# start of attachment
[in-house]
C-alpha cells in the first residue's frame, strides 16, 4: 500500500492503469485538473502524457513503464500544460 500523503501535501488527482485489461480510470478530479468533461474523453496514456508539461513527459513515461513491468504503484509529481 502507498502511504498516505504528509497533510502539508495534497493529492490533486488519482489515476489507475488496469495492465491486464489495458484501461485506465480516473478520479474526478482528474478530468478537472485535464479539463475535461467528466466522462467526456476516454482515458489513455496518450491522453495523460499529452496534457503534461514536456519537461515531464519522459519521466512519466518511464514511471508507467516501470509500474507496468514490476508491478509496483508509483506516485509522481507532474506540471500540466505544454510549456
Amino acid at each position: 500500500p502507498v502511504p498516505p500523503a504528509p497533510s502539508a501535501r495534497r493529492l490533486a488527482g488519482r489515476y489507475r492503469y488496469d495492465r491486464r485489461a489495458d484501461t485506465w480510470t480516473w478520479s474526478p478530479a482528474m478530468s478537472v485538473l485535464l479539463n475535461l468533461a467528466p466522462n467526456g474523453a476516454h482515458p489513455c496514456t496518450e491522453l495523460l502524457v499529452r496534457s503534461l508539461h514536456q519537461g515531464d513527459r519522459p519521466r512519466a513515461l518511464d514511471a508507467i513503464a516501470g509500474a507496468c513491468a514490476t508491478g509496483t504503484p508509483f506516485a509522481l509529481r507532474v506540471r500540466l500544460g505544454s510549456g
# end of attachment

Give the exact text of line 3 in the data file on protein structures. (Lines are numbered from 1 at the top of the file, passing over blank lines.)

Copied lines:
Amino acid at each position: 500500500p502507498v502511504p498516505p500523503a504528509p497533510s502539508a501535501r495534497r493529492l490533486a488527482g488519482r489515476y489507475r492503469y488496469d495492465r491486464r485489461a489495458d484501461t485506465w480510470t480516473w478520479s474526478p478530479a482528474m478530468s478537472v485538473l485535464l479539463n475535461l468533461a467528466p466522462n467526456g474523453a476516454h482515458p489513455c496514456t496518450e491522453l495523460l502524457v499529452r496534457s503534461l508539461h514536456q519537461g515531464d513527459r519522459p519521466r512519466a513515461l518511464d514511471a508507467i513503464a516501470g509500474a507496468c513491468a514490476t508491478g509496483t504503484p508509483f506516485a509522481l509529481r507532474v506540471r500540466l500544460g505544454s510549456g